Now on private property, Lida Nevada is a ghost town and mining camp located in Esmeralda County, Nevada just off State Route 266. The area probably saw it first activity in the 1860’s when Mexican and Native Americans worked the surrounding hills for gold. Their efforts were limited by their ability to extract gold from the ore. In the spring of 1867, American prospects arrived in Lida Valley and took steps to organize a mining district.
The town of Lida Valley was organized and plotted in March 1872. The town experienced an influx people and soon supported common business for these mining towns including a livery, stables, shops, saloons and a Post Office. On March 17, 1873, the United States authorized a post office for the small community. There was some confusion caused by the remote region and the post office was authorized for Inyo County, California. This mistake was corrected the following month. April 31, 1873 saw the newly established post office operating as Lida, Nevada.
Freight was brought into Lida from the nearest rail station in Wadsworth. The supplies were hauled into Lida from Silverpeak using a newly build road for $100 per ton. Ore was processed at one of steam powered mills which were constructed and springs in the area. A five stamp mill and an eight stamp mill processed ore and higher quality ore with value of $500 to $1000 per ton was hauled to Belmont and Austin for processing. In the 1870’s mining declined and by the 1880s Lida only had 10 businesses in operation.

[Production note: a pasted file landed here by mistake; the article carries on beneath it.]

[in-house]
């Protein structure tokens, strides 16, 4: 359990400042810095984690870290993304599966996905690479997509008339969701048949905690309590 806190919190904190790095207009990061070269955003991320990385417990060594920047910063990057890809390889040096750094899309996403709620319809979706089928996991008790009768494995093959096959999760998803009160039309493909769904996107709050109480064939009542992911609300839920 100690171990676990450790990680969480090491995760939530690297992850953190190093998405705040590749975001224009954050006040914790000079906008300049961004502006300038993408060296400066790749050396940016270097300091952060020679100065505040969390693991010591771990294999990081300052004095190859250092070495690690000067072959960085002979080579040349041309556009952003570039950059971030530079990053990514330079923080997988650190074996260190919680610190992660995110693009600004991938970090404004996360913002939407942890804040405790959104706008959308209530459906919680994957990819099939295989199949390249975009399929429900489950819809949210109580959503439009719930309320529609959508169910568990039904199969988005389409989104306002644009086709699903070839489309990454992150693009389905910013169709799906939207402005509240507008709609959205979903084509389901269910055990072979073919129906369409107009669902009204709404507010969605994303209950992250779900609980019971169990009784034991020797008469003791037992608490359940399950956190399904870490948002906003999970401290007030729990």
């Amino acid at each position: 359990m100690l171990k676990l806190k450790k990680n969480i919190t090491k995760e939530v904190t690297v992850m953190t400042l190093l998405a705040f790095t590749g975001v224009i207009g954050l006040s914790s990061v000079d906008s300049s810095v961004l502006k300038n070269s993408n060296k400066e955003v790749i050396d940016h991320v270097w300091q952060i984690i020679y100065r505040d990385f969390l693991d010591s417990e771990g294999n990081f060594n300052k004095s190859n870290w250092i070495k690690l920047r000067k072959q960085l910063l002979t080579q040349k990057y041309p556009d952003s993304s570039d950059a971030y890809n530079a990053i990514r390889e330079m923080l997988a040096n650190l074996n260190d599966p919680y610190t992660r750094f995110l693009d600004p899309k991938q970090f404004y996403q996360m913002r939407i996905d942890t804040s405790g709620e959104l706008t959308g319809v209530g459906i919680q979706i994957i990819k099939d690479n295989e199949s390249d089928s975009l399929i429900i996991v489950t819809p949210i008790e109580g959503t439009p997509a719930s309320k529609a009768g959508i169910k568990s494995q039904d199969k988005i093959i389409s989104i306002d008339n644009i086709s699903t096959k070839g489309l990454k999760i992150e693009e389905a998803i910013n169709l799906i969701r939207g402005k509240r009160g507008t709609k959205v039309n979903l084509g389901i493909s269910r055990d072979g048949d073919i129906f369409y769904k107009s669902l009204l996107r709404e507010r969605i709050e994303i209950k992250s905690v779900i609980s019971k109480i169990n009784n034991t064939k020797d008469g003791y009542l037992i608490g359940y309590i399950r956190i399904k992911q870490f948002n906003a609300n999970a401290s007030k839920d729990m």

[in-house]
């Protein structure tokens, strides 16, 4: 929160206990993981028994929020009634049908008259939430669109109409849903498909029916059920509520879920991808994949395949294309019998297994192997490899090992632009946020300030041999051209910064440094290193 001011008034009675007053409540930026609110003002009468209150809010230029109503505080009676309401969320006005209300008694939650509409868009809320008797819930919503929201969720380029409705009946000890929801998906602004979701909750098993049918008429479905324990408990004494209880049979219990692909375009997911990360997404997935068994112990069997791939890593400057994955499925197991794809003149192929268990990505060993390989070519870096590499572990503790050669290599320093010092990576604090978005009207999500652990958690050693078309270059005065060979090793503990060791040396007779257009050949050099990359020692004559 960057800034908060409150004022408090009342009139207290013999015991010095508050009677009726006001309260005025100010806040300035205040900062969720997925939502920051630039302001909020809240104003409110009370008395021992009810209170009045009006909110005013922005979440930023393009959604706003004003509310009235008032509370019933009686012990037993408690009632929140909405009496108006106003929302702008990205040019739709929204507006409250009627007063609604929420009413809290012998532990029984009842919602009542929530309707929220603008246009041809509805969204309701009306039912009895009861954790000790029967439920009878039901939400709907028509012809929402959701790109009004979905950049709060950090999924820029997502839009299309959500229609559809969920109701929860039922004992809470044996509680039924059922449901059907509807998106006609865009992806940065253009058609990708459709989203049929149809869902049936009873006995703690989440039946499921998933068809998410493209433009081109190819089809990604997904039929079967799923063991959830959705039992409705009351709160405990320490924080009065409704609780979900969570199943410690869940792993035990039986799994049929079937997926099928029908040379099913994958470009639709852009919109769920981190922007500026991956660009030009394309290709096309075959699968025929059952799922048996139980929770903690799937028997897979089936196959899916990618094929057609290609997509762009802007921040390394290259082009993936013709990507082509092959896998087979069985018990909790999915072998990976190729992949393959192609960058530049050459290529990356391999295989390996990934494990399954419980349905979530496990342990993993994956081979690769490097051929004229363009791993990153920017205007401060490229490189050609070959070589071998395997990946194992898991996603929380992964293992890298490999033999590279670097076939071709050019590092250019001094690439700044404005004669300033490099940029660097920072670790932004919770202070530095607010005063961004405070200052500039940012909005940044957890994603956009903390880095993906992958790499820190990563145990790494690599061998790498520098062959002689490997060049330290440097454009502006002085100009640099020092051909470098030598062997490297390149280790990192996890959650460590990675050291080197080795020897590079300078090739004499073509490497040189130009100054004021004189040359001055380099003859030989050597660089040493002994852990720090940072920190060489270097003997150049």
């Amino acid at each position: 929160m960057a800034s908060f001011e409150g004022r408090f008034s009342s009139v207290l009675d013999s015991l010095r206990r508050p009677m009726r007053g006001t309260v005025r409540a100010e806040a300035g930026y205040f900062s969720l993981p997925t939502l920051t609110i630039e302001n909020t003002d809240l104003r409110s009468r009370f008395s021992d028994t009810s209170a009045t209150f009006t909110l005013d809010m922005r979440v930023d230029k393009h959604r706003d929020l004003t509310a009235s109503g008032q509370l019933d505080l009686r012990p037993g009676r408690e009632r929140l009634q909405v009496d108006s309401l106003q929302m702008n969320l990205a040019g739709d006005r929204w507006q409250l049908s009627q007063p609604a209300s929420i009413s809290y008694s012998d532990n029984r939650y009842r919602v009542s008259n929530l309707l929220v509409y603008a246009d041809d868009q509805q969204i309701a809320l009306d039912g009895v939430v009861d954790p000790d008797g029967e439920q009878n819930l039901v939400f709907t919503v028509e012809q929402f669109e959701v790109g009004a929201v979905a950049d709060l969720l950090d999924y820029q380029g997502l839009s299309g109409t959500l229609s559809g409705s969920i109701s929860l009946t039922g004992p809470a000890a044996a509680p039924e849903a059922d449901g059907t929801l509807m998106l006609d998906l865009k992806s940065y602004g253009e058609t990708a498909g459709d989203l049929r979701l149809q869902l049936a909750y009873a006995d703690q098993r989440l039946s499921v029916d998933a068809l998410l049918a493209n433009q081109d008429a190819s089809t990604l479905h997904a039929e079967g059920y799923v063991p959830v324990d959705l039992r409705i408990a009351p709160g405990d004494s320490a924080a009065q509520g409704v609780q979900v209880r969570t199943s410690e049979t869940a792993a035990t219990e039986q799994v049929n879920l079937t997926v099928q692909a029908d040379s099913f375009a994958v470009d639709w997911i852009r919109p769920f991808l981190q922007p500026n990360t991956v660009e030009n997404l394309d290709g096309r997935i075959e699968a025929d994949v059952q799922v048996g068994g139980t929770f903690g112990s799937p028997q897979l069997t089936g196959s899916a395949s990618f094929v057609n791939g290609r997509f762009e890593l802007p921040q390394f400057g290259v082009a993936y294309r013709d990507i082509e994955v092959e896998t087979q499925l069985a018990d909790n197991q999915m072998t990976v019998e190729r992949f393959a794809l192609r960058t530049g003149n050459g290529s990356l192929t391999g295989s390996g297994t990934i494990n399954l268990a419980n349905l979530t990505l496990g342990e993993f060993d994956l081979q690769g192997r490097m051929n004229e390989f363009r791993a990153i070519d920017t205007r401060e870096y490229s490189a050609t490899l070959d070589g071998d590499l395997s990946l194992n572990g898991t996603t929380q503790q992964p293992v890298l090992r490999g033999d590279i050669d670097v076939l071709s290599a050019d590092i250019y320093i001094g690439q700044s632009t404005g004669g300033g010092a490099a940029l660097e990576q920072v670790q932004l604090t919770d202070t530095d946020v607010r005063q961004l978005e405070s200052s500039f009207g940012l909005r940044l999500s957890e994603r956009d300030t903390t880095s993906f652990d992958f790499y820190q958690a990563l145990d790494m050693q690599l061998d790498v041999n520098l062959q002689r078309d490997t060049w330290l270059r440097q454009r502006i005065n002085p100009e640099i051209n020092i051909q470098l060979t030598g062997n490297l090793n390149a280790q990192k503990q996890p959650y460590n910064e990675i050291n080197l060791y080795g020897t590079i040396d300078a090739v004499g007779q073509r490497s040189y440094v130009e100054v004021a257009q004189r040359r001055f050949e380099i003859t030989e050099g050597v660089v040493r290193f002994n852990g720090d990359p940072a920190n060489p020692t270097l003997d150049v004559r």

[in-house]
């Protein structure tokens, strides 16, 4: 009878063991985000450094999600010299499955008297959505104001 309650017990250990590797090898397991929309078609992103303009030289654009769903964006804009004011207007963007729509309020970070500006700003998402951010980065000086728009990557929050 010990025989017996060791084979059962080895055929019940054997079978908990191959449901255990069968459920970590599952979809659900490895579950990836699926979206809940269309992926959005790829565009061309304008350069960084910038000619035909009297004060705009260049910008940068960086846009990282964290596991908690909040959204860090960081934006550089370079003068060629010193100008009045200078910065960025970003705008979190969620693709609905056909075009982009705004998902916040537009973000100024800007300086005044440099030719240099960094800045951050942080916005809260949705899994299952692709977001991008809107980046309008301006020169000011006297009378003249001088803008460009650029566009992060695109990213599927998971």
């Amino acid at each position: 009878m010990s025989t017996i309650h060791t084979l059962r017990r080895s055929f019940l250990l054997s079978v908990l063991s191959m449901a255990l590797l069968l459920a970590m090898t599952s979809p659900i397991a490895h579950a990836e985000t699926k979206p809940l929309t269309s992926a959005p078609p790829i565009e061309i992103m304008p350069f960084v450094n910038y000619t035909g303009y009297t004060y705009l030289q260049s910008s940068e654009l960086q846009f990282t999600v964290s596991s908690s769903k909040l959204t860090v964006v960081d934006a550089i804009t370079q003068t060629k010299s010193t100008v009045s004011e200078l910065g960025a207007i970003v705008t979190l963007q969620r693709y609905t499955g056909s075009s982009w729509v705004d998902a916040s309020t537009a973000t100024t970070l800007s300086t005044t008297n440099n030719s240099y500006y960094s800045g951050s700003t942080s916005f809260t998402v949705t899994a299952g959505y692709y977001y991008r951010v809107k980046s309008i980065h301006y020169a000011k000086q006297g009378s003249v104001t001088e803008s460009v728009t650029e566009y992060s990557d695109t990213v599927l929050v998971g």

In 1905 the town of Goldfield experienced a gold boom. Lida formed a chamber of commerce to capitalize on the event. The weekly Lida Enterprise was published and stage service to Goldfield was established. The springs near Lida helped supply Goldfield utilizing a newly constructed pipe between the towns. An automobile stage was setup in 1905 to provide service between Lida and Big Pine, California.
Lida prospered for about three years until the camp started to decline once again. Important properties were tied up in litigation which hampered the towns growth. Just prior to World War I, schools, hotels and some ranches found operation until the town languished completed.
Today, Lida is on private property.
Known as a contact point for Shoshone and Northern Paiute Indians, Lida Valley was the site of early prospecting in 1860’s.
Later prospectors organized a mining district in 1867 and laid out the town in 1872. Soon stores, shops, stables and a post office were established. Some ore was milled locally, yet high-grade ore ($500-$1,000 per ton) was treated at Austin or Belmont. After 1880 mining declined.
Lida revived and thrived for three years during the Goldfield boom but declined again in 1907. Mining efforts resumed a few years later, and a small community existed here until World War I.Lida Historical Plaque
|Location||Esmeralda County, Nevada|
|Post Office||1873 – 1932|